Volunteer firefighter killed at crash scene

Daviess County—A volunteer firefighter was killed at the scene of a crash Friday night after being run over by another responding firefighter.

At 9:55 p.m., three volunteer firefighters from Montgomery and Cannelburg fire departments responded to a crash with injury reported along Old Highway 50 (County Road 100 South), just west of County Road 800 East with Daviess County Deputies.

The three firefighters had arrived in their personal vehicles. A fourth responding firefighter, 26-year-old Colby Blake of Cannelburg, was traveling east in his 2006 Dodge Ram truck. While approaching the scene, Blake struck the rear of another Dodge Ram truck parked by a firefighter along the south side of the road. Blake’s Dodge continued east, striking a 2013 Ford Fusion parked by 27-year-old Kendall Murphy of Montgomery. Murphy, a firefighter who had responded to the scene, was standing outside of his Ford and was struck by Blake’s Dodge as it continued east.

Blake crashed into a third firefighter’s vehicle after striking Murphy, a 2007 Ford F350 truck, before coming to a stop.

Murphy suffered numerous injuries after being struck. He was pronounced deceased at the scene by the Daviess County Coroner.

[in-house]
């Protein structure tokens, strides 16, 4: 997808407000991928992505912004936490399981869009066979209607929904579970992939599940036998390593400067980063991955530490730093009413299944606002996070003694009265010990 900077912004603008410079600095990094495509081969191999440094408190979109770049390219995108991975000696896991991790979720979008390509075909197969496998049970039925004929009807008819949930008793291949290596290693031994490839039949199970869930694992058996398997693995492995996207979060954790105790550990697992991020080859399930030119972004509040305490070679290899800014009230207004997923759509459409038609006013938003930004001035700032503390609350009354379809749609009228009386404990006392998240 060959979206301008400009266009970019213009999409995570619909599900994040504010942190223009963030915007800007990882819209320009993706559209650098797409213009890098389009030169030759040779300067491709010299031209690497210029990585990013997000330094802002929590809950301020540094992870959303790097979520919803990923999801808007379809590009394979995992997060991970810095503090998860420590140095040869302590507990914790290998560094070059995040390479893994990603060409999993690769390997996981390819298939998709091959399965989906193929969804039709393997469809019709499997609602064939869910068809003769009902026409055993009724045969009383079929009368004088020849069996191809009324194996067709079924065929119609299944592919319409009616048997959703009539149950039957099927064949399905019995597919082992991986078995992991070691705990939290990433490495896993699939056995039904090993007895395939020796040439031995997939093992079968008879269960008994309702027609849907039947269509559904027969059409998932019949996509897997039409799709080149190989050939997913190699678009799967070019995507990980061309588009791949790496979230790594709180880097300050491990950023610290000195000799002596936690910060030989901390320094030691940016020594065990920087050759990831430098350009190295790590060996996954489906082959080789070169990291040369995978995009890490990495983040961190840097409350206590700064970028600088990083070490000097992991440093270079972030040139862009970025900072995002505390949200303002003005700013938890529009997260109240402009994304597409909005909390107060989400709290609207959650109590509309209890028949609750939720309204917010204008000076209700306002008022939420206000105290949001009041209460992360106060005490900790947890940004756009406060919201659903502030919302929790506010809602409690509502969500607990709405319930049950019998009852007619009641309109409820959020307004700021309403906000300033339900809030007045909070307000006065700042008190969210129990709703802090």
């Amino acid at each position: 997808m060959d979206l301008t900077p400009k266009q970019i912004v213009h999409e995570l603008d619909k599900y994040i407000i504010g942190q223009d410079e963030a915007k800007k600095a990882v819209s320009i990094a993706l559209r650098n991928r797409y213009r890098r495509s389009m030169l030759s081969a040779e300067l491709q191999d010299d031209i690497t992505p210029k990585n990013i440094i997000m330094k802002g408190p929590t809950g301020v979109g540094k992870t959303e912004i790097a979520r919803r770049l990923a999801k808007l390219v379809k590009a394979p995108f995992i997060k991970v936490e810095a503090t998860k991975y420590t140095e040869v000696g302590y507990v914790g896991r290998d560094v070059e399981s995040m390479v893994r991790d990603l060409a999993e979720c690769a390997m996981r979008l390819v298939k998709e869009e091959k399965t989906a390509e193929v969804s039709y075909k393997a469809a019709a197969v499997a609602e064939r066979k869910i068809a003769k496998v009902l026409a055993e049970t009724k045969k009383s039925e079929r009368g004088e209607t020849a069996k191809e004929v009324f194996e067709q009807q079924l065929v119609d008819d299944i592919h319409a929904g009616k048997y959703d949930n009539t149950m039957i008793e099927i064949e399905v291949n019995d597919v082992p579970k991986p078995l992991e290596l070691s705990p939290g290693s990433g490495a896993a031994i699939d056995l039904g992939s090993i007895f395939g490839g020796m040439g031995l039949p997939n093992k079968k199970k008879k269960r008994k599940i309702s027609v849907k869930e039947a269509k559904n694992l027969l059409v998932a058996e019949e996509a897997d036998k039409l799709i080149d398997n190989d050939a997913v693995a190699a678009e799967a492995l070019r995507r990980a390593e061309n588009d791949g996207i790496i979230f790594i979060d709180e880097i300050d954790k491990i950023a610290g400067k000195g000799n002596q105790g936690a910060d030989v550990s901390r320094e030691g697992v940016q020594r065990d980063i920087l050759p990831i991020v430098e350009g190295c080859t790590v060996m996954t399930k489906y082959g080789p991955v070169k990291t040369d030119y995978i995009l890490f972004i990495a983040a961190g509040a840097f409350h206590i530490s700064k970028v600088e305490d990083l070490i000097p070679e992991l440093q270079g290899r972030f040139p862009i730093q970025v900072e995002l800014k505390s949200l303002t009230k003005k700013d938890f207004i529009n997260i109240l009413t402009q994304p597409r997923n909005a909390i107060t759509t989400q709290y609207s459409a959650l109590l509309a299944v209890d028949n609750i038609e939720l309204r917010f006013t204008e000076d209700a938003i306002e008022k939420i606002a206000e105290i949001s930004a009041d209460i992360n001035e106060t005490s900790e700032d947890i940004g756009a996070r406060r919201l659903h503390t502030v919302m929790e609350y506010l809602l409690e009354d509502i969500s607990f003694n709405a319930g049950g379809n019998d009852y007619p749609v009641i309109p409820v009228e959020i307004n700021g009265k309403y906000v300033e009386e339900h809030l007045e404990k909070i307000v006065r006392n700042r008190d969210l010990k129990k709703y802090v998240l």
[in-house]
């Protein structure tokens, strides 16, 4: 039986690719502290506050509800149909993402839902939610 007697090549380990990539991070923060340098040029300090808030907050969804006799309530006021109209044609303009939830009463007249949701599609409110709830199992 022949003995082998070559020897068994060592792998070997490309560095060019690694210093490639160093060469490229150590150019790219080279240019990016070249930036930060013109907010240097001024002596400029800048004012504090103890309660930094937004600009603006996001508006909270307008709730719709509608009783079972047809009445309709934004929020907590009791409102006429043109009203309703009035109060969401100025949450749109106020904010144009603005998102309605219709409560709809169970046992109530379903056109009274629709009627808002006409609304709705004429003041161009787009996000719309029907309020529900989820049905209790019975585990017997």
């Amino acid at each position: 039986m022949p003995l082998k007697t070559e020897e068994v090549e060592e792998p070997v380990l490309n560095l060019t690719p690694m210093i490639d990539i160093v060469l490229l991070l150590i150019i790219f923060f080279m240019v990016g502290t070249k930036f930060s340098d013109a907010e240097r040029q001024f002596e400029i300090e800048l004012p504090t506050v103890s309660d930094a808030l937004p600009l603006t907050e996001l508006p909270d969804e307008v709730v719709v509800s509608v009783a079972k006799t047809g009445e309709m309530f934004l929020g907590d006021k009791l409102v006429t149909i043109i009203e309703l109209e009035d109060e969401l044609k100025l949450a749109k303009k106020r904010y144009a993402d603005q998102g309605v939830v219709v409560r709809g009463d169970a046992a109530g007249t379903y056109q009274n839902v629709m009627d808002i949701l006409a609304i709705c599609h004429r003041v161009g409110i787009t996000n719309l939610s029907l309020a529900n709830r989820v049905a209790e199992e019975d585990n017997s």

Blake was uninjured in the crash; however, after further investigation was found to be operating while intoxicated with a blood alcohol level of 0.21 percent.

Blake has been preliminarily charged with operating a motor vehicle while intoxicated causing death and reckless driving. He is being held in the Daviess County Security Center with formal charges to be filed by the Daviess County Prosecutor’s Office.

This crash remains under investigation by Indiana State Police crash reconstructionists.

22 Responses to Volunteer firefighter killed at crash scene

  1. Jack McDaniel November 11, 2017 at 12:01 pm #

    Tragic accident!Alcohol involved or not,prayers for all!

  2. Carol Erwin November 11, 2017 at 12:51 pm #

    WTF, so very sorry for your loss,???????

  3. Karen November 11, 2017 at 1:28 pm #

    When will drivers learn: DO NOT DRINK & DRIVE!

    • Jessie jeff November 11, 2017 at 11:00 pm #

      They’ll never learn. They’re impaired, their decision making abilities are negatively affected. As long as we have alcohol we’ll have alcohol related tragic accidents. This will continue to occur for the duration. There is no stopping this. Our culture accepts this and it’s sad.

      • Sheila November 12, 2017 at 8:37 pm #

        I agree Jessie. The laws we have seem to be more reactive than proactive about allowing people behind the wheel after drinking. We really need to try and find ways to prevent people from getting behind the wheel in the first place. Telling someone not to drink and drive isn’t enough in too many cases.

  4. tracy eveland November 11, 2017 at 1:59 pm #

    my heart goes out to the family, my prayers are with them all